Translation by Yehoshua Siskin
An adolescent girl from a religious home told me this week how difficult it is for her to separate between claims against her religious environment and claims against the Torah itself. Many people have a score to settle with their milieu, with the religious sector in which they grew up – with teachers, with neighbors, with parents. Sometimes the experiences they endured were truly terrible. But then they decide to throw away everything, the whole package, including the Holy One Blessed be He.
Yosef, in this week’s Torah portion, had all the excuses and good reasons in the world to leave his family’s faith and turn his back on G-d. The people closest to him hated him, threw him into a pit, sold him to a passing caravan. He could easily have decided to cut himself off from everything connected to his past. He could have written a book, filmed a documentary series, and interviewed with newspaper reporters, generating gigantic headlines concerning his abandonment.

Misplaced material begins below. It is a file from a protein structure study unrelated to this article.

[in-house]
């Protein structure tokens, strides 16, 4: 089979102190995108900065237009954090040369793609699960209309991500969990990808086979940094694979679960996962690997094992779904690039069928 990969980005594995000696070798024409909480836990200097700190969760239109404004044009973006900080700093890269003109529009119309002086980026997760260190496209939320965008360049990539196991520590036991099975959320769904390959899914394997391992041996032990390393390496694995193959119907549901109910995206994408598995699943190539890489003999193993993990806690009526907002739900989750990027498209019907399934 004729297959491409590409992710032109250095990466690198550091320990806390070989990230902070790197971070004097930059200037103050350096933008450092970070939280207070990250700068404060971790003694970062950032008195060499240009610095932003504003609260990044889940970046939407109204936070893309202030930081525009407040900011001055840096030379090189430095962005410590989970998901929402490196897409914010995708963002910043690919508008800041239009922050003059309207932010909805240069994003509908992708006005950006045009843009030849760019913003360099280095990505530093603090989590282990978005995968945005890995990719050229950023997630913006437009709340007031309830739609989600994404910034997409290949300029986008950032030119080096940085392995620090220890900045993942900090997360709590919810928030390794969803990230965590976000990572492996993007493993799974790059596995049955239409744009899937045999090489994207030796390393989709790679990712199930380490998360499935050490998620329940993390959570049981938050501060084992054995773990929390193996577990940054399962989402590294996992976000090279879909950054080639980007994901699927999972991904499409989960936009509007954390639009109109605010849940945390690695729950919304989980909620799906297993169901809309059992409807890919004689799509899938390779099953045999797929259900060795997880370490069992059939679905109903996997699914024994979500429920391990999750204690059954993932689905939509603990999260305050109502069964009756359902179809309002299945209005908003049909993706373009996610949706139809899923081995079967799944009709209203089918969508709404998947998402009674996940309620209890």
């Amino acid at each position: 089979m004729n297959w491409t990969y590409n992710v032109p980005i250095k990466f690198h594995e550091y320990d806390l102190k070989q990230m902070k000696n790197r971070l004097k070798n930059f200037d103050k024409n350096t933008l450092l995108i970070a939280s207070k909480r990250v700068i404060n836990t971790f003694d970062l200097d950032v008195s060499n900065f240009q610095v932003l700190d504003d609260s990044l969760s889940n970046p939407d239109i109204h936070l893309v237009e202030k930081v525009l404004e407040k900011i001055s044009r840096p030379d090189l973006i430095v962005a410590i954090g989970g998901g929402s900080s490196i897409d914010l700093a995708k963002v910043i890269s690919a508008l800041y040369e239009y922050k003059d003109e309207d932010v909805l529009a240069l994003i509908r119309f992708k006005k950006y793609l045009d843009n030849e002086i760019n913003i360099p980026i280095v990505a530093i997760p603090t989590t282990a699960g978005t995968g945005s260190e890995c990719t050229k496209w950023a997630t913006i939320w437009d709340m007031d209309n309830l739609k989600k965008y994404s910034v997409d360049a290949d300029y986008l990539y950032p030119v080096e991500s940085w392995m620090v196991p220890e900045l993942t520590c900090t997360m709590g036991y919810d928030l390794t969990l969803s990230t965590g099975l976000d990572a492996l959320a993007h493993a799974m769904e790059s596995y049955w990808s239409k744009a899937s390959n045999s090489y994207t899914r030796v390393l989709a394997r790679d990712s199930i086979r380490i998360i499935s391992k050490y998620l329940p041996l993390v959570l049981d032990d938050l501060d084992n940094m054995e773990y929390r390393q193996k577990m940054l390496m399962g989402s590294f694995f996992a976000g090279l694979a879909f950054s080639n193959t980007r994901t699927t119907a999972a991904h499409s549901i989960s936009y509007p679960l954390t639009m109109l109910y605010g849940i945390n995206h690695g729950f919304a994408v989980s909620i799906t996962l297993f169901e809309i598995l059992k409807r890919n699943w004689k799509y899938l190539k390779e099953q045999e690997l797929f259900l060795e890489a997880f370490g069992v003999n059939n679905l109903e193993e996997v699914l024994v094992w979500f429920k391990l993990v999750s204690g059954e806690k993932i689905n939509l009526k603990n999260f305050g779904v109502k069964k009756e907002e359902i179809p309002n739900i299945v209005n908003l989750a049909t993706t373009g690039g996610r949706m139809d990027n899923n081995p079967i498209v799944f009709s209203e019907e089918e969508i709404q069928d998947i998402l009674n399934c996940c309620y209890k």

But Yosef chose otherwise. Despite the trauma he had suffered, he did not give up the essentials: his identity, his faith, his G-d. The more his situation deteriorated, the higher he elevated himself, and his direct connection to G-d only got stronger. He wound up in Egypt, but instead of becoming angry or seeking revenge – he lived there as an openly believing Jew, visibly connected to G-d, so that everyone who met Yosef knew exactly who he was.
Sociology, a particular religious sector, people – they are not really all there is. Beyond people, who are more than prone to make mistakes, there is also unmistakable truth, which Yosef would never abandon.